An organisation may have to pay a very huge price if it doesn't have its succession plan ready if its CEO suddenly quits. If caught on the backfoot in such a situation, most organisations would quickly look internally for the best person to handle the job. In an ownership company, the job could pass on to the promoter’s family member, never mind his capability to take on the responsibility. In both cases, the new fit might not be right.
You can't create a CEO overnight. The CEO leadership diagram is different. The organisation will carry a huge risk if it has a charismatic CEO and he suddenly moves somewhere else. Ideally, an organisation should plan on the next CEO three-to-five years in advance. Suddenly getting in a new CEO from outside can carry its unique set of problems on acceptance by people within the organisation. Waiting for the new outsider to settle in and find acceptance could prove expensive in an increasingly time-strapped business environment.
In a highly competitive milieu, just being the closest fit or a family member in a CEO vacancy situation can be troublesome. A new CEO needs to be able to take on the responsibility from where his predecessor left off and take the business forward, rather than starting from scratch or fumbling around before he/she finds his/her stride. In the case of a family member taking on the CEO position, acceptance should be more on capability than on bloodline.
While bringing in a new CEO groomed well in some other organisation may not be a disastrous idea (and there are organisations – Hindustan Unilever Limited is one such example – that have put out excellent CEOs into industry), filling in a suddenly vacated CEO chair can see hiccups as the new incumbent takes time to understand what is required of him and others in the organisation take time to understand align to the new person’s vision and way of working.
Wouldn’t it be so much better to develop a CEO-in-waiting, completely aligned to the organistion’s needs and challenges, beforehand? This person could well be from some other organisation, with the potential to take on the CEO mantle. The idea is that he has been groomed to fit the position. This way, the faith of shareholders, customers, employees and other important stakeholders is safeguarded.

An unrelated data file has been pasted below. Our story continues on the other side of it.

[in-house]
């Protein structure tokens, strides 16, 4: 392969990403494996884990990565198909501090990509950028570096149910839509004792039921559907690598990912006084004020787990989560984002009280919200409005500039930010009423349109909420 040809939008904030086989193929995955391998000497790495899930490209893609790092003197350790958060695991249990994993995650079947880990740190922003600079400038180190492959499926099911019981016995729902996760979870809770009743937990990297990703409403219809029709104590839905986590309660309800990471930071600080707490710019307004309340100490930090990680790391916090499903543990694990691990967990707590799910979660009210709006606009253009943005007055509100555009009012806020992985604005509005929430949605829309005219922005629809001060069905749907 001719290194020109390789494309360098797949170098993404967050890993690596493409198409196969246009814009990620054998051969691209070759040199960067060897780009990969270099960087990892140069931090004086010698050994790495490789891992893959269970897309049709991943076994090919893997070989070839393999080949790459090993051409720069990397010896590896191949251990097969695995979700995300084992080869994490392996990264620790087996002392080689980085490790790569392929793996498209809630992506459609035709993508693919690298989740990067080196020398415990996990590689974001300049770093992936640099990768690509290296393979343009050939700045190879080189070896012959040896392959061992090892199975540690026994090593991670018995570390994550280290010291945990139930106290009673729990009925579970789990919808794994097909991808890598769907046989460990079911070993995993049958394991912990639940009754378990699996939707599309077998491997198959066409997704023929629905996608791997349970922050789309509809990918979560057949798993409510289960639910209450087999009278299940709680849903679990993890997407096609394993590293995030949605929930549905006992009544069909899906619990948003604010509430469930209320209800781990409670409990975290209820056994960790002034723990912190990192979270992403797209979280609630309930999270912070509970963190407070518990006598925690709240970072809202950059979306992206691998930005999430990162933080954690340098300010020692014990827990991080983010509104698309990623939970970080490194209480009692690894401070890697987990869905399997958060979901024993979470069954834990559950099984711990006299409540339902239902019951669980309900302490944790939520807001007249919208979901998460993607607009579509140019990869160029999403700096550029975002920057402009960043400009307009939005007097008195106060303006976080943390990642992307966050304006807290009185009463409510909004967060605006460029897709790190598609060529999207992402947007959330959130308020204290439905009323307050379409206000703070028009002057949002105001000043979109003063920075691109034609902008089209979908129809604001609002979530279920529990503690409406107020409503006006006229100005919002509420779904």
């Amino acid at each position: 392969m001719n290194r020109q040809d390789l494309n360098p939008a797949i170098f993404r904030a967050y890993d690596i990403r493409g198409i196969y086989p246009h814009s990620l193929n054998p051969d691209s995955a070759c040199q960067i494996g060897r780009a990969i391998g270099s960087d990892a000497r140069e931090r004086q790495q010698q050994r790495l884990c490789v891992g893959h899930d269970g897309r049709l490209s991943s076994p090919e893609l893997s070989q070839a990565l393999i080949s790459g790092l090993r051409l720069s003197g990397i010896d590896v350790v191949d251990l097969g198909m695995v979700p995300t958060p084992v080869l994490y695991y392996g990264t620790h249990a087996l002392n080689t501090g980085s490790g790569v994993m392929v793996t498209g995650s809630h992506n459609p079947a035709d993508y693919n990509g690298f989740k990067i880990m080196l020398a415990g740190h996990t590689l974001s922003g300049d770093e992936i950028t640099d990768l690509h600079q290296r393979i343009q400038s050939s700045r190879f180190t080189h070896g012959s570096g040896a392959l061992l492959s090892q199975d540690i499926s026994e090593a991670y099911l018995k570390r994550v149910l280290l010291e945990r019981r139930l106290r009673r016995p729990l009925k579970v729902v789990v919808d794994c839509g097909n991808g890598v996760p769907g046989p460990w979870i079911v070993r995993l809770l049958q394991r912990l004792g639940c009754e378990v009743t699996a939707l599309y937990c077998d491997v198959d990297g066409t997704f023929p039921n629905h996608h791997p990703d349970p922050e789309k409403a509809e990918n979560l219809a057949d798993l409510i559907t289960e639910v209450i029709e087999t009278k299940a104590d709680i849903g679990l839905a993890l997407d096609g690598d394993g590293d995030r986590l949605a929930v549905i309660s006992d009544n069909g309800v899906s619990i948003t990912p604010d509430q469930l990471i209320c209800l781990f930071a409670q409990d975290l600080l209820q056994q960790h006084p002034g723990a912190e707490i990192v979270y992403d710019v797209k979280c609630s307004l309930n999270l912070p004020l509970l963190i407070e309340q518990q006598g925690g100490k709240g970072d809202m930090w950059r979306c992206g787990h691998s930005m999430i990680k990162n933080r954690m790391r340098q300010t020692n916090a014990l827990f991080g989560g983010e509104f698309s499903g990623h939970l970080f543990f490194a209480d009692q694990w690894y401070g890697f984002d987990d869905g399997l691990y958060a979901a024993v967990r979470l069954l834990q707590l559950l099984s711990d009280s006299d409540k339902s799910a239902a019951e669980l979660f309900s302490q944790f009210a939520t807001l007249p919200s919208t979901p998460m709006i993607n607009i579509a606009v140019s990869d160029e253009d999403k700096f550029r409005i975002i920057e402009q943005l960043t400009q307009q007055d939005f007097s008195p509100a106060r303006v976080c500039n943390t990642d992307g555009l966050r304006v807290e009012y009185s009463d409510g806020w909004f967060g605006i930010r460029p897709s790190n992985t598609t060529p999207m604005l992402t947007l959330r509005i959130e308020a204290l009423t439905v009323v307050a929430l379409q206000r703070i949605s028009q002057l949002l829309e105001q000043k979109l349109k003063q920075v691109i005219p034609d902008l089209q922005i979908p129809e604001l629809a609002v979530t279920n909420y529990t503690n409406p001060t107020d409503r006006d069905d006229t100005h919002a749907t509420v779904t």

A person may have the right qualities to be a CEO: good strategic thinking, foresight, risk-taking ability, excellent interpersonal and communication skills, good execution capabilities, building and managing scale, financial acumen, entrepreneurship and so on. But it is difficult to imaging that all these qualities could be active in one individual at the same time. He may have some of these as proven or active attributes and others as potential that can be tweaked awake. This cannot be done suddenly, in a snap.
It makes so much more sense to develop such an individual as a CEO-in-waiting with, most importantly, aligning the organisation’s vision and his. This key strategic wavelength absolutely needs to be aligned. Only when such an alignment has occurred can the leadership transition be smooth.
Interestingly, it is not necessary to groom only one CEO-in-waiting. Some organisations have developed more than one CEO-in-waiting to choose from. ICICI Bank, Infosys and Microsoft are examples. If an organisation plans in advance and also revolves its leadership, then it can create wonders by virtually building a CEO-bank. This can even take care of that niggling question of what happens if a CEO-in-waiting quits while he’s waiting. If you build a CEO, he will build the business. So how may business houses, even from among the largest, are prepared today with a leadership succession plan?